Telehealth: Medicare in the Twenty First Century and Beyond

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Introduction
Information communication technology is a tool that covers almost every aspect of modern day life and it is no wonder that the benefits derived are now ever present in the medical sector. Numerous contributions continue to be made on the subject as the use of communications technology gains a stronger foothold in the field of medicine. The spotlight focuses on issues with regard to its use by physicians and nurses alike and how it is has a significant impact on their respective professions as well as the patients.

The digital age is providing opportunities that focus on early prevention as opposed to curative medical practice. There is also the advantage of accessibility where patients are able to seek medical attention from any part of the world and physicians together with nurses can provide medical attention efficiently. At the same time reservations persist about the benefits of technology in the medical field such as confidentiality, reliability, security and the patients’ ability to use the equipment as per requirements. Demand for nurses is on the rise and it is one of the ten fastest growing occupations in the United States. (Bureau of Labour Statistics, 2001) and with an ever increasing ageing population, every one of five people will be 65 years or older by the year 2030. (Federal Interagency Forum on Aging and Related Statistics 2000). This translates to the need for more nurses and physicians in the future.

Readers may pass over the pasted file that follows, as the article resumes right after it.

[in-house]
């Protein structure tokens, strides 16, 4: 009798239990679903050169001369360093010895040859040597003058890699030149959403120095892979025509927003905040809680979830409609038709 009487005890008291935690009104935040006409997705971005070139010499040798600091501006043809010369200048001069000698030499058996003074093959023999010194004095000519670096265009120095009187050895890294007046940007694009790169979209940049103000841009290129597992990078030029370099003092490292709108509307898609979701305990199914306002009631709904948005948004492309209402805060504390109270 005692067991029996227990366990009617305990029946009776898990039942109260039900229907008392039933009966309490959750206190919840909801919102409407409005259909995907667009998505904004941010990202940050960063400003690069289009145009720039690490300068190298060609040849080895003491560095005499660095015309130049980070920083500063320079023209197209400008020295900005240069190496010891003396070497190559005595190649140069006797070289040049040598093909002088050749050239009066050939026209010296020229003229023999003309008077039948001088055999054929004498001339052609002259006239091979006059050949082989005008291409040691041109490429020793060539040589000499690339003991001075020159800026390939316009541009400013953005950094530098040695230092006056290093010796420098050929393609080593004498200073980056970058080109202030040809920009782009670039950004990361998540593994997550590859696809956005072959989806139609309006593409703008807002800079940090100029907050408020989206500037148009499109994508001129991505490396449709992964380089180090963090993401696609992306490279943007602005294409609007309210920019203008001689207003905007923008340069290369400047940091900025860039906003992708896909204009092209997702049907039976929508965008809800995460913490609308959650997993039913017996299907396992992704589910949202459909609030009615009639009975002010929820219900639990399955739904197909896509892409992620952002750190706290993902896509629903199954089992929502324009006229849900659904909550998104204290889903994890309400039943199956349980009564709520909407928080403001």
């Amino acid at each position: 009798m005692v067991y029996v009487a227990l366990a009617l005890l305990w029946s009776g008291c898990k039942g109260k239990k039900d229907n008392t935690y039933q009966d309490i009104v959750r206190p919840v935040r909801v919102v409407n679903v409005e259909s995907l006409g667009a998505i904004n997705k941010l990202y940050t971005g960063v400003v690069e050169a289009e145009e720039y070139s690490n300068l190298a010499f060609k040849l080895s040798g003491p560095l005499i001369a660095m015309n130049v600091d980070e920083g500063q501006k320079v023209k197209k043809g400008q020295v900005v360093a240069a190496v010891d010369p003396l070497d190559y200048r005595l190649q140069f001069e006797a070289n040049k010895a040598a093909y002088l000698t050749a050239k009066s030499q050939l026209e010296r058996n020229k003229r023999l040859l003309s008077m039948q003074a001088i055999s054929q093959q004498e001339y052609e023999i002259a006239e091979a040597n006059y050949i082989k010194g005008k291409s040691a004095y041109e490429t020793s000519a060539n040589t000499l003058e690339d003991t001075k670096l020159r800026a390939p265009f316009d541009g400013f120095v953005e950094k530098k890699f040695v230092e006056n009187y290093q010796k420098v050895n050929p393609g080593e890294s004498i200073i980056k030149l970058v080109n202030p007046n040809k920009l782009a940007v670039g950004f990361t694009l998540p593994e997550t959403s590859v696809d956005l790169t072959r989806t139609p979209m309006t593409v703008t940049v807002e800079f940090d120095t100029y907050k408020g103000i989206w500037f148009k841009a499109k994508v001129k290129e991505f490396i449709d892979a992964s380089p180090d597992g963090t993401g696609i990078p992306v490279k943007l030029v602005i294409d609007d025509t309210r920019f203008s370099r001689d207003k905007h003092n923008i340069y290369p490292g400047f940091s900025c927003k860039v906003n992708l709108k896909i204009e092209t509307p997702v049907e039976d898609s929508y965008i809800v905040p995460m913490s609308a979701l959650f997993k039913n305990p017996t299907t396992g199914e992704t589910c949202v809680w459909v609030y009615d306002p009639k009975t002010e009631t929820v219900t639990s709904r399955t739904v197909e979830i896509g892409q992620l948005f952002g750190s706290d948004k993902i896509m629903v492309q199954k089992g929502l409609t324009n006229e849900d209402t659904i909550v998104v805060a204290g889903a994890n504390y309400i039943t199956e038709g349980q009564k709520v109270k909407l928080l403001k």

Digital Healthcare
In the modern world digital healthcare is coming into its own. Cutting edge technology and communications are the key tools in service delivery, prevention and management of health conditions. This is being facilitated through video conferencing, the Internet, store-and-forward imaging, remote monitoring, streaming media, terrestrial and wireless communications and robotics. (Stokowski, Healthcare Anywhere:The Pledge of Telehealth, 2008)....
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